I’m going to talk you about a very well known and admirated English woman of the nineteenth century: Florence Nightingale (1820-1910).
She was an important and celebrated nurse, writer and statiscian.
She devoted herself with so much love to his profession as a nurse (she was convinced it was “a call of God”) that until our time is considered a great symbol of nursing, because of all the medical and hygienic reforms she made.
Florence was born into a rich family, belonging to high society, in Florence, Italy.
She decided to be nurser in 1844, in spite of the family’s opposition, since they expected that she become a wife and mother (victorian values).
She began to educate herself very hard in the art and science of nursing.
The most famous of her actions was her contribution in the Crimean War (1854). She and a 38 volunteer nurses were taken to the Ottoman Empire, where the main British base of operations had been settled.
The British soldiers were dying because of poor higiene and nutrition, and Nightingale fought very hard for improve the sanitary conditions .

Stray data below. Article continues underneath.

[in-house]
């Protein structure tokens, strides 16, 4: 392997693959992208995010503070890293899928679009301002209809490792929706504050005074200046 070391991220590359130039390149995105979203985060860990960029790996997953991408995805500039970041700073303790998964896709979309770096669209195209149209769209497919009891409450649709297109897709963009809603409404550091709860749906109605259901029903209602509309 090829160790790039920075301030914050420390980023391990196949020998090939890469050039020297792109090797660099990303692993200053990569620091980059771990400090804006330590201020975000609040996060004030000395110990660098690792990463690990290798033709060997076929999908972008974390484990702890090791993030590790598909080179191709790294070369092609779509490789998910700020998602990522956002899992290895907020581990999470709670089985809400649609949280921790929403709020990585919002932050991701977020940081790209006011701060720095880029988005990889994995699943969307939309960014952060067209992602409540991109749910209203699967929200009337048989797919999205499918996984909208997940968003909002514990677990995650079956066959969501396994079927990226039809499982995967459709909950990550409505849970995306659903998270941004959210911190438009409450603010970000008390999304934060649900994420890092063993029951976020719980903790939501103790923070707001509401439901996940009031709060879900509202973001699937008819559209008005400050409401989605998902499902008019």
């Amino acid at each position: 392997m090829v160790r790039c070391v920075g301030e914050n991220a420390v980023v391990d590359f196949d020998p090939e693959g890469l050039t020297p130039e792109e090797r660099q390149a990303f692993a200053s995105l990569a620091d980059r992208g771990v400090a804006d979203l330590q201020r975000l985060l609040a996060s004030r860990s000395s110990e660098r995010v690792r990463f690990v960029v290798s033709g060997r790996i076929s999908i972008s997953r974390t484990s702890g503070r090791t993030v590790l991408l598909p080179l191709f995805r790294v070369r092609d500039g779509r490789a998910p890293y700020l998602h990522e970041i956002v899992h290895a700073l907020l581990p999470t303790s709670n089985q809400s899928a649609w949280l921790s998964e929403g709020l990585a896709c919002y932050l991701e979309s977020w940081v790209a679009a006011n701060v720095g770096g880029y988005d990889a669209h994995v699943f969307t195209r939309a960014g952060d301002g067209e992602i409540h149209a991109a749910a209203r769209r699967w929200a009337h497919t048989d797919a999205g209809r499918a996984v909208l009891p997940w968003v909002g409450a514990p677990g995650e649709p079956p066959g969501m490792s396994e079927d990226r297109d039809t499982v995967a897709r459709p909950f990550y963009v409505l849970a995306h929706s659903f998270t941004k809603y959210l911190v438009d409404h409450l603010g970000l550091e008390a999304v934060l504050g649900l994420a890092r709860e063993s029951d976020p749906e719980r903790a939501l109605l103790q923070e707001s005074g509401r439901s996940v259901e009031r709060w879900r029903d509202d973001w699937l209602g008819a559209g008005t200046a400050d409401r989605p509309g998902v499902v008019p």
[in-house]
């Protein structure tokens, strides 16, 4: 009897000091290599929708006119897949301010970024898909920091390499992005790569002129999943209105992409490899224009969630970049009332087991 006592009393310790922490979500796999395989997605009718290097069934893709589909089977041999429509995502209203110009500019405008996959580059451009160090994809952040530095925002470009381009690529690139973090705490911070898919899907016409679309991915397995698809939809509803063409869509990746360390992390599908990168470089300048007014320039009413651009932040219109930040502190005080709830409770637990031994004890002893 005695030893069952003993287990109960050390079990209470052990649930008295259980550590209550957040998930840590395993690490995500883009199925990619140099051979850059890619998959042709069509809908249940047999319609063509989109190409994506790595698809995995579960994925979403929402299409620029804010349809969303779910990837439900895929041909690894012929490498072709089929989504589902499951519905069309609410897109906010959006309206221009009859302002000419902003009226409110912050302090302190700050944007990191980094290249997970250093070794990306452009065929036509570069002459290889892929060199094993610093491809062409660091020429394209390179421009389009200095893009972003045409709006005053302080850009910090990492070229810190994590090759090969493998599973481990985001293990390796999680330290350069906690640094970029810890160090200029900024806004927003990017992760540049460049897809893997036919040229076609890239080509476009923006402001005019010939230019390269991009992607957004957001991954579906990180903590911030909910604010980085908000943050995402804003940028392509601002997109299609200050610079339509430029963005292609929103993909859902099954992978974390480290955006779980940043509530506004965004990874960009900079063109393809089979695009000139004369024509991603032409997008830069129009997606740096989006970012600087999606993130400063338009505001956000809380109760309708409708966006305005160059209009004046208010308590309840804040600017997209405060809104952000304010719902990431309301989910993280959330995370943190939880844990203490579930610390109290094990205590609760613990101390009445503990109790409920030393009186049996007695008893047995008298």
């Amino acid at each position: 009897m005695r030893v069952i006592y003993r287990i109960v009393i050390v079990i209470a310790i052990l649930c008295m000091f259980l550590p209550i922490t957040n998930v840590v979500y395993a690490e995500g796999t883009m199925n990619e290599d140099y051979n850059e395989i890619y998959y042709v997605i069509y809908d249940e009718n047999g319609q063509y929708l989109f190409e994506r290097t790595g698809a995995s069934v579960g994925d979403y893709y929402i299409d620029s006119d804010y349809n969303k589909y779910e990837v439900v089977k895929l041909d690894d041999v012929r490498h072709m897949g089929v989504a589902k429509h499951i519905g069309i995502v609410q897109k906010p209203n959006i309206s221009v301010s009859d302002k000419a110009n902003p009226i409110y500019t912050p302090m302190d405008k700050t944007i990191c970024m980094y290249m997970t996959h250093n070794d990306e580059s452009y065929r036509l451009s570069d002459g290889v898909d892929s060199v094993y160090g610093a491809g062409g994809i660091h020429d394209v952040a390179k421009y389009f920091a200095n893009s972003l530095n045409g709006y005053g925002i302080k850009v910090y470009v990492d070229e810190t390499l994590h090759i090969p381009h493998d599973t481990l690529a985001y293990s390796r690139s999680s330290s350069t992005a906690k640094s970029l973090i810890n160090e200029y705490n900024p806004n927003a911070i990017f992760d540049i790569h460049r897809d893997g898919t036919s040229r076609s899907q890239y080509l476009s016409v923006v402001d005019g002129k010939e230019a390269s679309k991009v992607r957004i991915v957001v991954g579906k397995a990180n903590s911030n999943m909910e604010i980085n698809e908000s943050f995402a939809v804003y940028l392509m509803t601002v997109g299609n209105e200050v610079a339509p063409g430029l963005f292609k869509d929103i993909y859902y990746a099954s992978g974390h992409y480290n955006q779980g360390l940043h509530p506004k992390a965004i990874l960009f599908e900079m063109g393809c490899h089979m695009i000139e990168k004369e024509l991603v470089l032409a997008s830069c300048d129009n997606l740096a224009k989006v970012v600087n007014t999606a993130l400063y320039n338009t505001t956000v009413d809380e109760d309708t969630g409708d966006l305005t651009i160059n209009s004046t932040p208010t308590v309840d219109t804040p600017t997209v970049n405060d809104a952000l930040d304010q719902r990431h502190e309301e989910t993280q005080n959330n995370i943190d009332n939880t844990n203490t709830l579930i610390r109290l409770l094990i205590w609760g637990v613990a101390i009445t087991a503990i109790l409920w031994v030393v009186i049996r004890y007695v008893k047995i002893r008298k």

Consequently, she helped reducing deaths in the Army during the peacetime and promoted better sanitary designs of hospitals.
During this stage, she got the nickname “The Lady with the Lamp”, because of the article that published the Times:
She is a ministering angel without any exaggeration in these hospitals, and as her slender form glides quietly along each corridor, every poor fellow's face softens with gratitude at the sight of her. When all the medical officers have retired for the night and silence and darkness have settled down upon those miles of prostrate sick, she may be observed alone, with a little lamp in her hand, making her solitary rounds.
In 1859, she collected funds and created the “Nightingale Fund” for training the nurses, and then she opened in 1860 the “Nightingale Training School”, in the Saint Thomas Hospital.